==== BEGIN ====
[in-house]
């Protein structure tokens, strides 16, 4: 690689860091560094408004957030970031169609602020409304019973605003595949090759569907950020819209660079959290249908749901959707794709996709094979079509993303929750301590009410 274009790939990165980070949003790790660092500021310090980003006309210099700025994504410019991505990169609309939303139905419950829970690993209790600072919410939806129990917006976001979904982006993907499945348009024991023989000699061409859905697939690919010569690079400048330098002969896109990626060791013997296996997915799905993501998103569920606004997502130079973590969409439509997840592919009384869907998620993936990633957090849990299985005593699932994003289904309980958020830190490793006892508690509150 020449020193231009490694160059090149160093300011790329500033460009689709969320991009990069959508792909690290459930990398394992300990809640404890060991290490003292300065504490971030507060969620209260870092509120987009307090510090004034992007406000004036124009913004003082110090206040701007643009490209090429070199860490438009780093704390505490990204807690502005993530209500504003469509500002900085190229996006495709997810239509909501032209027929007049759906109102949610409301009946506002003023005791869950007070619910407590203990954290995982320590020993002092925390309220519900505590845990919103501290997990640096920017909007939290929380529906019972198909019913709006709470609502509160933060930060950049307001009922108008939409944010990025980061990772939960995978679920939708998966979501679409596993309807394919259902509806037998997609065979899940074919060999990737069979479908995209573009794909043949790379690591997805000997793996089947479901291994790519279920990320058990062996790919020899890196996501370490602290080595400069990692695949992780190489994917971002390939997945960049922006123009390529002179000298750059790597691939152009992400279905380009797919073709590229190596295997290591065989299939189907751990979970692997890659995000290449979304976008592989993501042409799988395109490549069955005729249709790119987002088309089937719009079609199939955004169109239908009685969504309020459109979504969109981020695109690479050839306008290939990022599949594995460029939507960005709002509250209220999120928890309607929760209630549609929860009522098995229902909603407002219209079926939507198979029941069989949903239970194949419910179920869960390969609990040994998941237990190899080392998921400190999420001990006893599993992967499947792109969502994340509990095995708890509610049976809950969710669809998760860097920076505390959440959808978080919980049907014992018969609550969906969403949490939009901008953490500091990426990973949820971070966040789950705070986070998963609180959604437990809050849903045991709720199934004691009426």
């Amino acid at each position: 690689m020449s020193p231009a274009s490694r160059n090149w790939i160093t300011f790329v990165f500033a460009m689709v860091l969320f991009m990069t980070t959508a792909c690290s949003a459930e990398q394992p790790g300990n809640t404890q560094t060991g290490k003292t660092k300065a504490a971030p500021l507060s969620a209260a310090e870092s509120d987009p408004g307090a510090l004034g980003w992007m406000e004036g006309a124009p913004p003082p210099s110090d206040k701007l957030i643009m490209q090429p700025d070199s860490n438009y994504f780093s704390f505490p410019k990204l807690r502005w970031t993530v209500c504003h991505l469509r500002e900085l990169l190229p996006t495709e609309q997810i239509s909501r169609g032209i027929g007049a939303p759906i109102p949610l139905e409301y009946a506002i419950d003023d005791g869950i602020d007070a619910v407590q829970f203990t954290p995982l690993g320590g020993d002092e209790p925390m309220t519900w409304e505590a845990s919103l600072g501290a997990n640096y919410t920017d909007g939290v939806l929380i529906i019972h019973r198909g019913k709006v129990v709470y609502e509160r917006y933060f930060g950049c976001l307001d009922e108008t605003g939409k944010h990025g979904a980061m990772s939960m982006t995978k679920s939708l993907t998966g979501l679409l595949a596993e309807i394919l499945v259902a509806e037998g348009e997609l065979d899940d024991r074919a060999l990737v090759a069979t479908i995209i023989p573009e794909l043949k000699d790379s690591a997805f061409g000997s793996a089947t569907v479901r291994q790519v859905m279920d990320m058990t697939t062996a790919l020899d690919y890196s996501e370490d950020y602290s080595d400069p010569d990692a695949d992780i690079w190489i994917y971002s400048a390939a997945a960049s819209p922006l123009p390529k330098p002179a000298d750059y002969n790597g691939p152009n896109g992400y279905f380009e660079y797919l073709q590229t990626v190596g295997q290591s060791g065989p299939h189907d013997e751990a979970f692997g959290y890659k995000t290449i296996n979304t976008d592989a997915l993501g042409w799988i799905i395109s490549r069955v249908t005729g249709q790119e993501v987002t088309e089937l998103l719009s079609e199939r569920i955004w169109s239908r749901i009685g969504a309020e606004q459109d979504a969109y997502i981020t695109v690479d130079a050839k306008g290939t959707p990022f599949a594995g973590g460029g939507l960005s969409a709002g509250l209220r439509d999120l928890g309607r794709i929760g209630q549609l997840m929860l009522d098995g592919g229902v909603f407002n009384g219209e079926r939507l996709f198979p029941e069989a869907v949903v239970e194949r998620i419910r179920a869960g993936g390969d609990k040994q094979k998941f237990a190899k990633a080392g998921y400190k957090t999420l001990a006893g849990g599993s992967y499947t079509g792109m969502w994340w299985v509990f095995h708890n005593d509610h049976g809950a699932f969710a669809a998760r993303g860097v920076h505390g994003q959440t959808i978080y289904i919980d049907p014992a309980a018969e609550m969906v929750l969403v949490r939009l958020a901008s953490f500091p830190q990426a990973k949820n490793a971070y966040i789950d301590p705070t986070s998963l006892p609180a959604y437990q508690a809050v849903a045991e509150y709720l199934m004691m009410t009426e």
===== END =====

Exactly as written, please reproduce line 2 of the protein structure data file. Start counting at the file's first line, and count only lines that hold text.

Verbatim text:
């Protein structure tokens, strides 16, 4: 690689860091560094408004957030970031169609602020409304019973605003595949090759569907950020819209660079959290249908749901959707794709996709094979079509993303929750301590009410 274009790939990165980070949003790790660092500021310090980003006309210099700025994504410019991505990169609309939303139905419950829970690993209790600072919410939806129990917006976001979904982006993907499945348009024991023989000699061409859905697939690919010569690079400048330098002969896109990626060791013997296996997915799905993501998103569920606004997502130079973590969409439509997840592919009384869907998620993936990633957090849990299985005593699932994003289904309980958020830190490793006892508690509150 020449020193231009490694160059090149160093300011790329500033460009689709969320991009990069959508792909690290459930990398394992300990809640404890060991290490003292300065504490971030507060969620209260870092509120987009307090510090004034992007406000004036124009913004003082110090206040701007643009490209090429070199860490438009780093704390505490990204807690502005993530209500504003469509500002900085190229996006495709997810239509909501032209027929007049759906109102949610409301009946506002003023005791869950007070619910407590203990954290995982320590020993002092925390309220519900505590845990919103501290997990640096920017909007939290929380529906019972198909019913709006709470609502509160933060930060950049307001009922108008939409944010990025980061990772939960995978679920939708998966979501679409596993309807394919259902509806037998997609065979899940074919060999990737069979479908995209573009794909043949790379690591997805000997793996089947479901291994790519279920990320058990062996790919020899890196996501370490602290080595400069990692695949992780190489994917971002390939997945960049922006123009390529002179000298750059790597691939152009992400279905380009797919073709590229190596295997290591065989299939189907751990979970692997890659995000290449979304976008592989993501042409799988395109490549069955005729249709790119987002088309089937719009079609199939955004169109239908009685969504309020459109979504969109981020695109690479050839306008290939990022599949594995460029939507960005709002509250209220999120928890309607929760209630549609929860009522098995229902909603407002219209079926939507198979029941069989949903239970194949419910179920869960390969609990040994998941237990190899080392998921400190999420001990006893599993992967499947792109969502994340509990095995708890509610049976809950969710669809998760860097920076505390959440959808978080919980049907014992018969609550969906969403949490939009901008953490500091990426990973949820971070966040789950705070986070998963609180959604437990809050849903045991709720199934004691009426």